Tech comm trends: Providing value as a generalist in a sea of specialists (Part IV)
Specialists often lack user feedback to guide and inform their decisions. This is an area that technical writers can provide value, especially in helping identify problem areas in the user experience.
Tech comm trends: Providing value as a generalist in a sea of specialists (Part V)
When specialists write, they often neglect principles of information usability that can make their content more easily consumable by readers. Some of these principles include letting users switch between macro and micro views, making information discoverable as the user needs it, ensuring information harmony in the larger landscape, and reducing and distilling vast information down to its essence.
Tech comm trends: Providing value as a generalist in a sea of specialists (Part VI)
My discussion of information usability principles continues here. Some additional information usability principles include conforming to the patterns and expectations of the genre and schemas, reducing the complexity of technical language, and iterating and incrementing on content following an agile approach.
Tech comm trends: Providing value as a generalist in a sea of specialists (Part VII)
Wrapping up this series, the conclusion recaps the argument highlights and information usability principles.
Tech comm podcasts roundup and survey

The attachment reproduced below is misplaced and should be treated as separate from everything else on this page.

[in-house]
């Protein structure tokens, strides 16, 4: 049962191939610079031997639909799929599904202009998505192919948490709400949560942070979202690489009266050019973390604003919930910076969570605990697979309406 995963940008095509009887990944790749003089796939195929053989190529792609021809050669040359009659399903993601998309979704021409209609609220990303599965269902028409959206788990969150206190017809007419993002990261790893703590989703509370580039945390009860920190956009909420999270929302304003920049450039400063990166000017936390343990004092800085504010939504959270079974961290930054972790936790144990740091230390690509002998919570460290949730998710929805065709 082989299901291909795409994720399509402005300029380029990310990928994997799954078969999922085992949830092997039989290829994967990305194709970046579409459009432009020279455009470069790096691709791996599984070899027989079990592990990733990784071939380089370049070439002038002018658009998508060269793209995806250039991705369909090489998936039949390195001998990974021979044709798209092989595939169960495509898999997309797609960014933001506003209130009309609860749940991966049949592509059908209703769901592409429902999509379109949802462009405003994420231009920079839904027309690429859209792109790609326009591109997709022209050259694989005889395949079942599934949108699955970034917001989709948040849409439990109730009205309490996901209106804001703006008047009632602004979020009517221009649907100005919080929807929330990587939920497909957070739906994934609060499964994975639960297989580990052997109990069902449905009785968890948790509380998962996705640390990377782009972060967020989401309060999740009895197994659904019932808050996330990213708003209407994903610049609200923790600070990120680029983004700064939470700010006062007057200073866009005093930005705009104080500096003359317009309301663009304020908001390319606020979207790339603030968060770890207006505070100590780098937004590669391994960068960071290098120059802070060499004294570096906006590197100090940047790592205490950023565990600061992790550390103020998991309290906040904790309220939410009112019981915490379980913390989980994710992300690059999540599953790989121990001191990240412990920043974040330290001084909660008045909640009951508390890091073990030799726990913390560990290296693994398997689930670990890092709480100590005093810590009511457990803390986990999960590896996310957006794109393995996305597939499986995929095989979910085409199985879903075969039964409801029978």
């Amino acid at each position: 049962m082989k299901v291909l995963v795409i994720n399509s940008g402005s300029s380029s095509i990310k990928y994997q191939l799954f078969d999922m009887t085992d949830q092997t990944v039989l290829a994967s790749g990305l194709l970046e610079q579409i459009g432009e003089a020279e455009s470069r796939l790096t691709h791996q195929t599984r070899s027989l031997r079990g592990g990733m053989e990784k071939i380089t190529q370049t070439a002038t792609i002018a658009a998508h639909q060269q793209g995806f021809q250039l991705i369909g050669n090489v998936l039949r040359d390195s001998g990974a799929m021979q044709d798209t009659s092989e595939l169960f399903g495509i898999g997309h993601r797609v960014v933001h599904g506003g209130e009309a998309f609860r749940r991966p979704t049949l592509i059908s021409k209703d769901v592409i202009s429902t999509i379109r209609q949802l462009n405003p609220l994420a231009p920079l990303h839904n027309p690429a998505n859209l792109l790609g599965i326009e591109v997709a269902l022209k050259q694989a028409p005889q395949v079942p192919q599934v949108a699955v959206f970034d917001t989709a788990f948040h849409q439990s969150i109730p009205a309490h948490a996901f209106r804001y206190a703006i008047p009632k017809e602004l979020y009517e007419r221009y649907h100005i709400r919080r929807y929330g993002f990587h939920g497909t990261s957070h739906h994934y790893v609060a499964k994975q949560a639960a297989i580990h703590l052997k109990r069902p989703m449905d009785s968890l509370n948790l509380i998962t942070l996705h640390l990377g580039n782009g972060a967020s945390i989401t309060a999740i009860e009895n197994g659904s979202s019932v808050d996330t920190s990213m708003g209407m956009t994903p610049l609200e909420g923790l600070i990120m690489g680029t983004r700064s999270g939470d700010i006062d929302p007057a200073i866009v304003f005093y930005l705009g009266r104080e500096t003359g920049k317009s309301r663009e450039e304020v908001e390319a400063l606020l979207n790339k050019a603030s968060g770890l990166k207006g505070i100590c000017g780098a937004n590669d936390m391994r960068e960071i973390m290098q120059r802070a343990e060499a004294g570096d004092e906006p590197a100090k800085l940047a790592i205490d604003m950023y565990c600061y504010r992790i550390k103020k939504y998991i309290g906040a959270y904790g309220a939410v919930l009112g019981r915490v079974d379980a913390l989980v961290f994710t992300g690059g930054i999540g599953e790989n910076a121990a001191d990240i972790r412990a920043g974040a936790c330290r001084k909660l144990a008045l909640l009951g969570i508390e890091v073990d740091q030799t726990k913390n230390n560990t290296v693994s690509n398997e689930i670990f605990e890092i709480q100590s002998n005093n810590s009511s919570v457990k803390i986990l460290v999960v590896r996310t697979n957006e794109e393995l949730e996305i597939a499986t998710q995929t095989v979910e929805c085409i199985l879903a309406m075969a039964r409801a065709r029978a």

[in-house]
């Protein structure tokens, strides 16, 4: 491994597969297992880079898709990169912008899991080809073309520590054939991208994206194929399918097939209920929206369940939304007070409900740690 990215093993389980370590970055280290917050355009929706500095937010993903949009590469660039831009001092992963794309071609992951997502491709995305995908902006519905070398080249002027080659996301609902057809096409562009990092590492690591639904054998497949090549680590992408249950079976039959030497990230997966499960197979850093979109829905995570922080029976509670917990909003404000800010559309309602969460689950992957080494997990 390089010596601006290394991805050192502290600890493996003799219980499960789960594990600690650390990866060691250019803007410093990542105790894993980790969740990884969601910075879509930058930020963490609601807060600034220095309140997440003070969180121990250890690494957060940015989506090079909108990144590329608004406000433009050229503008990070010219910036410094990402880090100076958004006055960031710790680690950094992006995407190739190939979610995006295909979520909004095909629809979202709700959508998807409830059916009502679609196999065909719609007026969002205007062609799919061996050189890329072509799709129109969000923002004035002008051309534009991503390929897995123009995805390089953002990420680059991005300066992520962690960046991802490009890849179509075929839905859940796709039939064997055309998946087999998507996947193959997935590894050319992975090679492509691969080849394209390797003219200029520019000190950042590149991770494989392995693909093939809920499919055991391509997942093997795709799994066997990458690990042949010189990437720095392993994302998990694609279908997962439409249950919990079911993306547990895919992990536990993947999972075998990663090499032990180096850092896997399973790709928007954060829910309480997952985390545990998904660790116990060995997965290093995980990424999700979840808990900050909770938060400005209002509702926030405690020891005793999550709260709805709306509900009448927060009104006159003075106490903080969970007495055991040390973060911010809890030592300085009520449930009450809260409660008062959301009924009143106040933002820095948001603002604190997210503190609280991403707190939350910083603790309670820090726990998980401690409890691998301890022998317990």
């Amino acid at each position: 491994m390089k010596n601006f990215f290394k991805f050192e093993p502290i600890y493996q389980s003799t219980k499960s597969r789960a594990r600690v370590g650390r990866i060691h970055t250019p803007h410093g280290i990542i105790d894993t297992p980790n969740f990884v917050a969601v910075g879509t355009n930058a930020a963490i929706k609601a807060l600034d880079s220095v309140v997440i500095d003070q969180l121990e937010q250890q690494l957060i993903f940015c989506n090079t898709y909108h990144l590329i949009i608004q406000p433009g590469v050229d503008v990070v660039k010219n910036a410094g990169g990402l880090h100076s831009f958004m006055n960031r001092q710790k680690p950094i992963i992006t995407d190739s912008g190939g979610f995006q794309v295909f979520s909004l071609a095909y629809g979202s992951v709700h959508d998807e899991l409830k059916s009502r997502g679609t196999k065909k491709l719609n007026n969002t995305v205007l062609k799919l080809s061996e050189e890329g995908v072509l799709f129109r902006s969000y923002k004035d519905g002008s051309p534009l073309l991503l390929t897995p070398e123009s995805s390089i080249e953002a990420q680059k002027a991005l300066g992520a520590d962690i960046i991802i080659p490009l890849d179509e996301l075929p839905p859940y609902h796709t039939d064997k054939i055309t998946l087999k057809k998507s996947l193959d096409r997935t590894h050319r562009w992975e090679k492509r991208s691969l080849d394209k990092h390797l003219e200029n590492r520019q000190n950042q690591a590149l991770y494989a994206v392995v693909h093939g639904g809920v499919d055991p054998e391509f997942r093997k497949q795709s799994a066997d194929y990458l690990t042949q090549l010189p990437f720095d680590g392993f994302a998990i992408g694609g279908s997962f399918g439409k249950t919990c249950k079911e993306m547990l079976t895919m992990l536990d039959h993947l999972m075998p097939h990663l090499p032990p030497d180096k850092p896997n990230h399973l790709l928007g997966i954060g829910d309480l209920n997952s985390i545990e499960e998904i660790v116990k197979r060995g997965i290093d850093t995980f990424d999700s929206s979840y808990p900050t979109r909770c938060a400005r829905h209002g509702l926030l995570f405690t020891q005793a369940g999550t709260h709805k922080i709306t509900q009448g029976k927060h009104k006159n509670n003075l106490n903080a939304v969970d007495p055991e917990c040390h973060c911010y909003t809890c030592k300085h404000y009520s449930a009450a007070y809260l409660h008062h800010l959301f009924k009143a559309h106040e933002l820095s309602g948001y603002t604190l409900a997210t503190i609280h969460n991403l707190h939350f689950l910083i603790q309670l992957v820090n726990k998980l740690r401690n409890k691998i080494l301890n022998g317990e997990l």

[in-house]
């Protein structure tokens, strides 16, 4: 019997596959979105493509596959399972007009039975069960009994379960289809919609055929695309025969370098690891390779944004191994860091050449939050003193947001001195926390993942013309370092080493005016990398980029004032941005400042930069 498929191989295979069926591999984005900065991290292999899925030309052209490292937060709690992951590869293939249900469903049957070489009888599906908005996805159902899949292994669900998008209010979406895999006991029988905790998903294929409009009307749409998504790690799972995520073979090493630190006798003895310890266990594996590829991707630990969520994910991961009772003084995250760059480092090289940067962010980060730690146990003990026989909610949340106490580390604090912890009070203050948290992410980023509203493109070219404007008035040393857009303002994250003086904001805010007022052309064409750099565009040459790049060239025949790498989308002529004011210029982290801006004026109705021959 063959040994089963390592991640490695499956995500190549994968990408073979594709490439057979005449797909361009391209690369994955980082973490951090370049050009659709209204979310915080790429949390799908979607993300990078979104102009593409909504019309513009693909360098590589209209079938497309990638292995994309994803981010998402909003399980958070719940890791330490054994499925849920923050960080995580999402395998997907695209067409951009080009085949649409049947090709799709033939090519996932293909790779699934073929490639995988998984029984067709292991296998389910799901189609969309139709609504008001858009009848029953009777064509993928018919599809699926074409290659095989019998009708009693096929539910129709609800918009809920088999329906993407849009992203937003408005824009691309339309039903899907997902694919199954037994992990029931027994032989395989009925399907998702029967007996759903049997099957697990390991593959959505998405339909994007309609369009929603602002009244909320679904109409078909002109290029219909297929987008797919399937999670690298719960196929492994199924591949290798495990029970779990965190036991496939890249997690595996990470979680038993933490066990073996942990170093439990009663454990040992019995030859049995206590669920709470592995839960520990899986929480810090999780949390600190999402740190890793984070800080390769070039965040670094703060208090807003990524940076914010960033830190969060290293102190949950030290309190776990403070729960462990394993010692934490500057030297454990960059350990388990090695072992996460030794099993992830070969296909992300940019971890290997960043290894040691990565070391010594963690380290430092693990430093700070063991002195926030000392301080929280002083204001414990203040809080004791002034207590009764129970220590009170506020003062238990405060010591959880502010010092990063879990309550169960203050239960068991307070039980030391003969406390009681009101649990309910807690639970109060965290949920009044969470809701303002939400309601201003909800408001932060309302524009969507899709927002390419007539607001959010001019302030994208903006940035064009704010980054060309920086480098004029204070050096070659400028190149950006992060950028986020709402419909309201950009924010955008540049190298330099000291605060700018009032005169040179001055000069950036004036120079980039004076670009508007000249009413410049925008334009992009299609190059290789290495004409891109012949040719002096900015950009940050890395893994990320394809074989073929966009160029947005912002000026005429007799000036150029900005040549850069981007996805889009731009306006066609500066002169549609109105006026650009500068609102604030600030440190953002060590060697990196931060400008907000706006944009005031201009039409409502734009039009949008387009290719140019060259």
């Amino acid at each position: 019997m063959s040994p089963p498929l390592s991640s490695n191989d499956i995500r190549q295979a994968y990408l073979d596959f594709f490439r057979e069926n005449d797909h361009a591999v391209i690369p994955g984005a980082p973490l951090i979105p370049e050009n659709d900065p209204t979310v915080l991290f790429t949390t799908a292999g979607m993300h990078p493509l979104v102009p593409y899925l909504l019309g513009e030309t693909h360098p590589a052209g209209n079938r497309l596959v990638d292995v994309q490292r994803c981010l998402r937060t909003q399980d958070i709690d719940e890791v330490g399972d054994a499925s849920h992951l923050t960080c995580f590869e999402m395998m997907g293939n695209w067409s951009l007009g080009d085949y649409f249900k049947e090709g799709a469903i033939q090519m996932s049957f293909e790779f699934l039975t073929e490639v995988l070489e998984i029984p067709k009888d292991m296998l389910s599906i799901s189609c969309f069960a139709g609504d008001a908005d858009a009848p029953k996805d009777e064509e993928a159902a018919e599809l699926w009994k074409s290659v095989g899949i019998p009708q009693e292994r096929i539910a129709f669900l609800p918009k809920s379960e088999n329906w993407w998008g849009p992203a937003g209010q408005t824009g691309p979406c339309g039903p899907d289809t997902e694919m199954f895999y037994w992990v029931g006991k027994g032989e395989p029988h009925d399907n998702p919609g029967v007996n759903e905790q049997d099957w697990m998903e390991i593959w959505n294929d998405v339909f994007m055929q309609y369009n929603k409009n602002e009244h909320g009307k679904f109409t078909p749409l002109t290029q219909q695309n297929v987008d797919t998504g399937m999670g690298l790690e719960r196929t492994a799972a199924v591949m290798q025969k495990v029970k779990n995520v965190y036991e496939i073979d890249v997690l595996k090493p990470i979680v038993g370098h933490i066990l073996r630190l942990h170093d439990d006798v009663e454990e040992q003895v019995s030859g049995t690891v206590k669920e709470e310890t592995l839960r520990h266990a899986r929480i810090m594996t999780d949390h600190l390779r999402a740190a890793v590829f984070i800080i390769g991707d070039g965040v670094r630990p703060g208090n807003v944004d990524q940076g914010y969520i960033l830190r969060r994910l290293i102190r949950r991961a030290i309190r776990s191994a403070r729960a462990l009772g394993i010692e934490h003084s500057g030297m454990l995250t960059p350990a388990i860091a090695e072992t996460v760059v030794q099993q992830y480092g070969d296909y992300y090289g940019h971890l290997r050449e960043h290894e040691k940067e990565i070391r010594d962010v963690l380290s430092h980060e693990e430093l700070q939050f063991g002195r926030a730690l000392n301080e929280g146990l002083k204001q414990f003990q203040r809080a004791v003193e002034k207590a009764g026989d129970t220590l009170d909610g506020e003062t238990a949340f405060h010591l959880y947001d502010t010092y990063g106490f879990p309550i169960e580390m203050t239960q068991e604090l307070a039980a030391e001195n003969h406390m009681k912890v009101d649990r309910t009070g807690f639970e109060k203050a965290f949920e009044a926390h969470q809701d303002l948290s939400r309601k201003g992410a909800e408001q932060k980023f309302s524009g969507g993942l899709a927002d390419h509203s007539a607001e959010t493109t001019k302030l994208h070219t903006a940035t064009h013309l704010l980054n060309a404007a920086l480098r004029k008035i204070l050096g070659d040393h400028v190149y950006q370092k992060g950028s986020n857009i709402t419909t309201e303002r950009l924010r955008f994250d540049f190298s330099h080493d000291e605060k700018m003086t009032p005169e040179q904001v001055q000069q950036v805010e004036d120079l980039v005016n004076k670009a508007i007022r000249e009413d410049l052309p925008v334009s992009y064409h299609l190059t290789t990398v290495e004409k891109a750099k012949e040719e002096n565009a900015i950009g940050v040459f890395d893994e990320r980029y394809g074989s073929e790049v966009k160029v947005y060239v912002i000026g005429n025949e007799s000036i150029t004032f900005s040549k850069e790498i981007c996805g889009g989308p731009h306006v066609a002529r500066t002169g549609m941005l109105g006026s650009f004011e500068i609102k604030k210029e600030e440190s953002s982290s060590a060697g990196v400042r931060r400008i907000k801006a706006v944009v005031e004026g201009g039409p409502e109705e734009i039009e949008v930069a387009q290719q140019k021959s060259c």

The latest Cherryleaf podcast lists the available tech comm podcasts and how to get started with your own podcast. I created a short survey about podcasts to gather some feedback about your listening habits and preferences.
Pages at a glance -- the importance of the first two sentences of any topic
Showing users the 'Pages at a glance' when they click a folder title in a sidebar can help users get a quick understanding of the whole without slogging through the details of each page. The first two sentences of a topic should encapsulate the point of the whole topic is a condensed and informative way.
Write the Docs Podcast Episode 16: An open-source Grammarly for tech docs?
This episode focuses mainly on testing tools. Last month, some rockstar WTD community members spent a few days at the Pronovix offices in Szeged, Hungary, trying to create a series of open-source testing tools. Specifically, they wanted to create a ‘create a container deployable solution that can automatically check docs’. In more blunt terms, a kind of open-source Grammarly, but integrated into deploys and repositories and focused on tech docs.
How I handled data for about 10 device specifications on the same page -- the advantages of a flexible, customizable web-based framework like Jekyll
Jekyll provides flexibility and customization in ways that make it extremely attractive for addressing complex scenarios. You can separate data from the presentation layer, define templates, and iterate through data to populate the templates. In this post, I explain how I approached a device specifications page that has specs for about 10 different devices all shown on the same page.
New article in Simplifying Complexity series -- Iterate and increment on content following an agile approach